World of the Rockhound; 16
So we have a terrific piece materials. That man has developed and used since the beginning of time. The second largest craft hobby in America today is said to be rock hounding with all of its branches of interest some of which I jam cutting making jewelry and the collection of gem stones rocks minerals and fossils. This universal hobby has grown to astonishing proportions in the last 25 years. And shows signs of even more rapid growth as the need develops for more people to pursue more leisure time activities. Due to the fact that they are working fewer hours have more days off and get more vacation time. Rocks and minerals a specimen of extreme
importance to the rock. However most people do not realize the important role rocks and minerals play in everyday living. For example fluoride used in toothpaste and clothing. This series of programs is designed to give an overall picture of the rockhound. Offer encouragement to the newcomer in this hobby. And present information of general interest to everyone. All of this will be examined as we explore the world of the rock out. Of. Today's programme is entitled minerals all around us today and yesterday. The narrator is Len folk. And has always been surrounded by rocks and minerals so much so that a great many of these are taken for granted. And these materials as we see them have progressed so far from their original state that they are often unrecognized and their sources
forgotten are not even known by the casual observer. For some thoughts from past to present we talk with museum director feel break out. And later continuing on this subject but from a different viewpoint we talked geology professor Dr. Tom Wilcox both of these men came originally from New Jersey and both are now residents of Nashville Tennessee. In addition to being director of Nashville's Children's Museum Mr. Crouch is an artist and sculptor every day in his work he sees much evidence of man's early uses of rocks and minerals. Mr. Kraft I think one of the fascinating things that we sometimes come across and I every day life and sometimes don't realize the value of some of the natural resources that we have around us that man used since the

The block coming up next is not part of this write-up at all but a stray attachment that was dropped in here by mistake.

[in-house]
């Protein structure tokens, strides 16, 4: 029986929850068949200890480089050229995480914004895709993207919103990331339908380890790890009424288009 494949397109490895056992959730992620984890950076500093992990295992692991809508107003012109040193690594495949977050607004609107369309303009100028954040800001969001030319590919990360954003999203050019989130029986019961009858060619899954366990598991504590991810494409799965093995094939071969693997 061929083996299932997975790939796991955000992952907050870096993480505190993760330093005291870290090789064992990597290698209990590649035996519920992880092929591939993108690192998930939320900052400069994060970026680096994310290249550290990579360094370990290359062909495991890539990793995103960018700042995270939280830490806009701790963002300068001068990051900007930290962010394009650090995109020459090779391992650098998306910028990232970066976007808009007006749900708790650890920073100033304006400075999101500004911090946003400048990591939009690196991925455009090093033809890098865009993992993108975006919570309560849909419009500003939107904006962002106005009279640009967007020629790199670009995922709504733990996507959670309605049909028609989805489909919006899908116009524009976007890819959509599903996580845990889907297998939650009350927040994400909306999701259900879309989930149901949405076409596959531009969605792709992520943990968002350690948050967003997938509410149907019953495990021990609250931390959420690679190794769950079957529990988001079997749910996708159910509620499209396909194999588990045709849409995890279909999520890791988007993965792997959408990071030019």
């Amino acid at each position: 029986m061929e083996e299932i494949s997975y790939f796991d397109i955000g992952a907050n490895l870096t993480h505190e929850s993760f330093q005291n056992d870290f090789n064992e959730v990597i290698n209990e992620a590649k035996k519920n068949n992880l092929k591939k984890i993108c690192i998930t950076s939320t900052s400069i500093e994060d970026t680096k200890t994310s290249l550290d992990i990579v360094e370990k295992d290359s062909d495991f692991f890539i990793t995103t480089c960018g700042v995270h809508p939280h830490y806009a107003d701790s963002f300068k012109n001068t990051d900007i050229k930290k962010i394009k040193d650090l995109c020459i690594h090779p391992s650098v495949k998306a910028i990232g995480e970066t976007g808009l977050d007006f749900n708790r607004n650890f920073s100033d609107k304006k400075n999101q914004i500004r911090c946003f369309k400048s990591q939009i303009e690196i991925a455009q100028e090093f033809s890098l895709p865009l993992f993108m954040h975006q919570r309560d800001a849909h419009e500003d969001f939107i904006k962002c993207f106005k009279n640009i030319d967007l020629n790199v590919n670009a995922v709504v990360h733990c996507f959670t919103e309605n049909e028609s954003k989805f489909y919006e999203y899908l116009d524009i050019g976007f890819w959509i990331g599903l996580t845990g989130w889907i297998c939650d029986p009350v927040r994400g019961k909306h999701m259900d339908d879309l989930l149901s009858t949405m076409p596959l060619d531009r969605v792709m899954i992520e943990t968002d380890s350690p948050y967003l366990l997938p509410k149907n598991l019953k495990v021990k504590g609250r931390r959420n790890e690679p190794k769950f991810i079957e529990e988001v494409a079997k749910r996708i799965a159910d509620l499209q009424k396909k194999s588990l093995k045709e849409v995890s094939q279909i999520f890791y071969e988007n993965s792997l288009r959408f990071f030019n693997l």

beginning of time when you consider way back in the caveman he probably picked up two rocks and bang them together to break not take three nuts or something like that or to mash grain and that way he found that he could use these rocks as a. Get way of gathering food or even Then again he fashioned the sticks and made clubs or axes and to cut down trees and do all the things with the rocks. I guess caveman would be considered the first rock bands wouldn't that that's right and they sort of rock because I guess they lived within their own environment that caves in practically everything they had. They use rock in some way or nothing. Yes I think so. Another material that they found to help them was the common clay. I believe the first discovery of clay was from Cave men building a fire and they found that it hardened the earth underneath the
fire and he found that by taking this earth or clay as we know it today and forming it in fashioning it into both he could make utensils in order to hold the grain or the food items that he found. And then in further use of rocks he probably found that some rocks were harder than others. In other words we found flint which he used to make his owl and spear points which he used for hunting. And of course the plant is something that the arrow heads the children find all around us today and the vast amounts of plant. That was used for Al and spear points is simply amazing. And you realize that if it wasn't for this I suppose the Indians would have found something else but Flint left a big impression on the early life of the Indian and I think to follow when they found someone had something harder. There again they found it in their own fire pot was
copper or somehow melted into copper and they used this to make implements and decorative beadwork or bracelets or something like that and there has been even some copper arrow points and spear points. So we find that man and is living in experimenting with these natural resources found one thing after another. I think Glass was a decision another discovery by the early Indians. Making a fire on probably a quartz. Sand bank of a stream. They found underneath the bed was a sort of molten Congo of. Glass like material and quartz sand and. Of course they didn't perfect that too much in too many many many years later. But that was one of the things that they found which was I think very very interesting. There are numerous other. Natural resources in the Rock and. Mineral area that
we don't think too much about today but it's common in everyday use limestone of course is a tremendous material that is used in cement and glass manufacturing and of course building and roads. If it wasn't for Limestone I don't know where Tennessee would be because Tennessee of course is known for its vast limestone. Deposits and quartz is another area which I mentioned earlier if it wasn't for the vast deposits of this quartz sand. We probably wouldn't have somebody like Ford Motor Company because this is why they came here was this discovery of the vast amounts of quartz which they use to make glass. Which we use in homes and automobiles and everyday living. And of course we can't forget Cole. I'm sort of jumping around here because of course certainly it came first before her glass and saying but in east Tennessee. Has been used to keep man warm and comfortable almost since the beginning of time